29a - Death of Tom Morgan
During the battle of Lebanon Tom Morgan, 19-year-old brother of Gen. John Hunt Morgan, was killed near this house, "Sunnyside," the home of Presbyterian minister T.H .Cleland. During the fighting John Hunt continuously sent the younger Morgan to the rear to keep him out of harm’s way, but Tom Morgan refused to sit out the battle. According to one historian, Tom Morgan was shot and killed leading a group of men in the final charge against the depot. When Col. Charles S. Hanson surrendered the depot, Charlton Morgan, another brother, is said to have grabbed Hanson by the beard and said "I’ll blow your brains out you damned rascal. " Fellow soldiers restrained Charlton before he could carry out his threat. Afterwards, General Morgan is said to have told Hanson, "Charlie the next time you see mother you be damn sure to tell her you killed brother Tom". Hanson and Morgan were the best of friends before the war. Ironically, Hanson ’s brother, Roger, was a Confederate general.

That night Tom Morgan was laid out in the parlor of his house. The next day, he was buried in a rose garden on the west side of the house. His body remained there until 1867. That year the Morgan family retrieved both Tom’s and John Hunt’s bodies and buried them in the family plot in the Lexington Cemetery.

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For a many years it was thought that Tom was killed attacking the Lebanon Depot. However, Mrs.Rose Cleland Grudy, the daughter of Rev. T.H. Cleland, who was at Sunnyside on the day of the battle, reported years after the war that Tom Morgan was killed only a few yards from the front gate of her home, not at the depot. Sunnyside, today called Holly Hill, is about 900 yards from the depot, out of rifle range from the depot, but Morgan could have been killed earlier by Union soldiers retreating toward the depot.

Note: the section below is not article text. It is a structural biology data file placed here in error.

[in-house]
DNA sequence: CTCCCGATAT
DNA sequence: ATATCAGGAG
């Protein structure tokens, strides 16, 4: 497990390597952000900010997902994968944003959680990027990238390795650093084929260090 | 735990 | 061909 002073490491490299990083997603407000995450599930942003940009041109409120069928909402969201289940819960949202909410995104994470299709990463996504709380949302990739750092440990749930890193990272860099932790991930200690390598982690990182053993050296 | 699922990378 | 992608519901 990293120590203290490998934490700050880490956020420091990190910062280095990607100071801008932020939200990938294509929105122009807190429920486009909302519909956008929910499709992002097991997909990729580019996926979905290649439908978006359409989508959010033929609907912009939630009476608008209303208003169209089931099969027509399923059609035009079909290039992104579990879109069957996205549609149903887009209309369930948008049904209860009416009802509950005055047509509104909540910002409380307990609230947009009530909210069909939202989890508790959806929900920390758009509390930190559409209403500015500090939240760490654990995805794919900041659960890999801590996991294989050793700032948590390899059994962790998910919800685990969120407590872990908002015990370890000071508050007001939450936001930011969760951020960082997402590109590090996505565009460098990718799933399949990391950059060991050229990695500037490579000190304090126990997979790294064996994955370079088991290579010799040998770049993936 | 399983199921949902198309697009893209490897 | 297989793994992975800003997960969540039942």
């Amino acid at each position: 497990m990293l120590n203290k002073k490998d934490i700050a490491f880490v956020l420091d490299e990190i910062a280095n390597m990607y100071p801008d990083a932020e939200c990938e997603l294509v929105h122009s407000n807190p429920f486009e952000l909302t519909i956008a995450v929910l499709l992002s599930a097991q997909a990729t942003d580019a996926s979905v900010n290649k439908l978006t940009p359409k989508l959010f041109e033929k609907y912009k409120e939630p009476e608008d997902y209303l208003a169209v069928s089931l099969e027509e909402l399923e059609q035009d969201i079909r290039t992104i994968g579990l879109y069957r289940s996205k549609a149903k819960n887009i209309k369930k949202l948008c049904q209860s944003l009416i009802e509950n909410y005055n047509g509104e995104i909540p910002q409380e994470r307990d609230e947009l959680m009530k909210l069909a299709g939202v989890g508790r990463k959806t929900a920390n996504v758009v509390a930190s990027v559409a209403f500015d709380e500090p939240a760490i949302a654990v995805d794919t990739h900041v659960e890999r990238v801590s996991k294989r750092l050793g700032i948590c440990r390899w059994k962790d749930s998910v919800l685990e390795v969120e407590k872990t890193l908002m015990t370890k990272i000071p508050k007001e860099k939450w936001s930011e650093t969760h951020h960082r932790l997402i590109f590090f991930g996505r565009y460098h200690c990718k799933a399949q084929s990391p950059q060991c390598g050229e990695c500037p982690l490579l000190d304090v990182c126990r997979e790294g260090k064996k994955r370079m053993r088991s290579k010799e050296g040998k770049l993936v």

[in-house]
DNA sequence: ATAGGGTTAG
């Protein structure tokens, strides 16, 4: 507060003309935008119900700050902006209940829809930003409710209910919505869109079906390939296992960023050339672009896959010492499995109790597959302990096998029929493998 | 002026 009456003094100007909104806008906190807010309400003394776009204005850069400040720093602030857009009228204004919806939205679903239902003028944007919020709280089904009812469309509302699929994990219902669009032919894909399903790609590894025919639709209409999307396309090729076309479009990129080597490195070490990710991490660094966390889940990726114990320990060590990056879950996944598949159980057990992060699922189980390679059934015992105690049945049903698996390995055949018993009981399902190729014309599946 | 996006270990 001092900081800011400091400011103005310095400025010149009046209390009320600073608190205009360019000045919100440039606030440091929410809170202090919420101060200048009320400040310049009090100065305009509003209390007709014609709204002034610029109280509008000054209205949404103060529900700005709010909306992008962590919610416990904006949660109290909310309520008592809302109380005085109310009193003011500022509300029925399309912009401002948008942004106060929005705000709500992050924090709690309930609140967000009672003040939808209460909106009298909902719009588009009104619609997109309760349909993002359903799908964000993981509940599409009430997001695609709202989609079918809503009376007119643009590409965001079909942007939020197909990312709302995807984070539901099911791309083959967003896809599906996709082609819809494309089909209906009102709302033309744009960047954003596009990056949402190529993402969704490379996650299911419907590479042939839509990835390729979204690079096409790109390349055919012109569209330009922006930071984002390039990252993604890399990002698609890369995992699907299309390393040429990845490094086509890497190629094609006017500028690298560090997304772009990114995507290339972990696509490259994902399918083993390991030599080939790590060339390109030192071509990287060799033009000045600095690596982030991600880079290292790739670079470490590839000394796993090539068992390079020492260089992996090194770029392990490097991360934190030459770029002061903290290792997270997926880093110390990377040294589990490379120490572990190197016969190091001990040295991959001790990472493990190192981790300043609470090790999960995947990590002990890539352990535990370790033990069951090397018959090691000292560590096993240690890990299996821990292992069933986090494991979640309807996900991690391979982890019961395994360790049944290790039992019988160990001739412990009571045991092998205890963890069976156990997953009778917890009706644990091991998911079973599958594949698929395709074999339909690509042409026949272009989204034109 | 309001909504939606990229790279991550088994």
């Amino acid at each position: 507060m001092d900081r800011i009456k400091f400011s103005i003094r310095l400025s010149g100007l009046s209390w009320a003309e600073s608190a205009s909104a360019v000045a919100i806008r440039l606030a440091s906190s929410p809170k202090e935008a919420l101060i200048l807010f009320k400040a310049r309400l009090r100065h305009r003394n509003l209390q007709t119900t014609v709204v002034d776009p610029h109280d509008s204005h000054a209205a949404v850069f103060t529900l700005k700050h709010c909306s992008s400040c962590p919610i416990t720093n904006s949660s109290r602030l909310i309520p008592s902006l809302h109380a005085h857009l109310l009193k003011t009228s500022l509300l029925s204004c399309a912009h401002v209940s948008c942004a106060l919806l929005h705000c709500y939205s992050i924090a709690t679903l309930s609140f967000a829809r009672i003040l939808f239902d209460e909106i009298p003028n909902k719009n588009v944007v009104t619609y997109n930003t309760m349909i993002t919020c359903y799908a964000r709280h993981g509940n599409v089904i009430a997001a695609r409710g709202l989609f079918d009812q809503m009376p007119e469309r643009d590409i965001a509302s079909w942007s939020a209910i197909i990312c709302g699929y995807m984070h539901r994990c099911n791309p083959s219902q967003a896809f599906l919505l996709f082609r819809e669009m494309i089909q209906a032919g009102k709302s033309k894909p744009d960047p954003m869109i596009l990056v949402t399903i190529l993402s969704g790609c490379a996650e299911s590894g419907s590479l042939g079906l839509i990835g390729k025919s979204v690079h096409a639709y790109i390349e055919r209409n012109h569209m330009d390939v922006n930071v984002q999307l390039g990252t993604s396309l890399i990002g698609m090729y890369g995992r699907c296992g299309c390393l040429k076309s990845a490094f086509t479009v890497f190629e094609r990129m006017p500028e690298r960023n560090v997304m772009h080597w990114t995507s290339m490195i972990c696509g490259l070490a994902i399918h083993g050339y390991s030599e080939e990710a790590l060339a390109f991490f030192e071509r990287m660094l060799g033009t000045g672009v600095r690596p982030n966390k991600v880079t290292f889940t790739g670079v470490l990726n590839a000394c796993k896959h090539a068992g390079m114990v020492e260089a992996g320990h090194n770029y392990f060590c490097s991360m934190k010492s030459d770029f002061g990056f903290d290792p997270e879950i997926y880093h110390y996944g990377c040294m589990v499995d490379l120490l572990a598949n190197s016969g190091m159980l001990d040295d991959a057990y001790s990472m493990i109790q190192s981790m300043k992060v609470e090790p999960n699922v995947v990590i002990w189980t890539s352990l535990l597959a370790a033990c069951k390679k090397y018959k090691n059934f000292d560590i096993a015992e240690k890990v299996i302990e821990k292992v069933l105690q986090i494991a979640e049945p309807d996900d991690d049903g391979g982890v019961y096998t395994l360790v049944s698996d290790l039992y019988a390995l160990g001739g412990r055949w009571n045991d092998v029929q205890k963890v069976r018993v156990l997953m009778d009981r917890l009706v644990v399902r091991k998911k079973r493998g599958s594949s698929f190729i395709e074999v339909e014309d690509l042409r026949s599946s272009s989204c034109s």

29b - Union Commissary Building

Providing food for soldiers was the business of the Commissary of Subsistence department. The Union Army used this building, then owned by Christopher Beeler, as a commissary during the Civil War. All or part of the foodstuffs for the Union garrison in Lebanon were distributed from this building. Union soldiers were issued a daily ration of pork or bacon, fresh or salt beef, and 18 ounces of flour. Soldiers also received potatoes, peas, beans or rice, coffee or tea, sugar, vinegar, salt, pepper, candles, and soap. On campaigns or marches corn meal and hard bread were issued.

According to the Official Records, Col.Charles Hanson ordered all of the ordinance and commissary supplies destroyed when Gen. John Hunt Morgan attacked Lebanon on July 5, 1863. Whether the order was carried out or not, Morgan did capture military supplies in Lebanon. Morgan also threatened to burn the town if Hanson did not surrender. By the time Hanson complied numerous buildings were on fire, including Christopher Beeler ’s house, which was attached to the rear of the commissary building.

After the Civil War a grocery store occupied this building. It later housed a liquor store owned by J. H. Kearns. In the 1930s Willie A. Deep purchased the building and opened the Sunnyside Saloon, which remained in operation until the 1980s.

29c - The Battle of Lebanon
(The Great Raid July 5, 1863)

Morgan’s third Kentucky raid had not gone well from the beginning. The Battle at Tebbs Bend on July 4 cost him 35 men killed and about 40 wounded. From Tebbs Bend, Morgan pushed north, arriving in Lebanon about 7 o’clock on the morning of July 5, 1863.

Lt. Col. Charles S. Hanson knew Morgan was coming and he made what preparations he could. Knowing Morgan would approach from the south, Hanson deployed most of his 350 men behind a barricade of fences, overturned wagons, and other obstructions. Hanson knew that this skirmish line could only slow the Confederate advance on the city. He planned to make his stand at the L&N Railroad depot and other brick buildings once his skirmish line was pushed back.

Upon reaching Lebanon, Morgan demanded Hanson’s surrender. Hanson refused and Morgan attacked with artillery and dismounted cavalry. Morgan’s nearly 10 to 1 advantage quickly overwhelmed the Union soldiers, pushing them into town where most sought refuge in the L&N Depot.

The brick depot, a block off of Main Street, provided a strong defensive position. Its location was such that Morgan could not use his artillery effectively against it. When Hanson refused a second demand for surrender, Morgan ordered nearby buildings set on fire. Finally, after nearly seven hours of fighting, with the roof of the depot and much of the town on fire, Hanson surrendered.

This battle was costly for Morgan. Hanson’s small garrison held him up for seven hours, inflecting some 50 casualties, including his brother, Lieut. Thomas Morgan, who was killed. The death of Tom Morgan enraged Morgan and his men. The Confederate soldiers looted stores and burned about 20 buildings. The Union prisoners were then marched some 10 miles at the double-quick to Springfield where they were paroled. Several Union prisoners died on the forced march. Miraculously, Union losses were small. Hanson reported four killed and 16 wounded.

29d - Morgan's Headquarters

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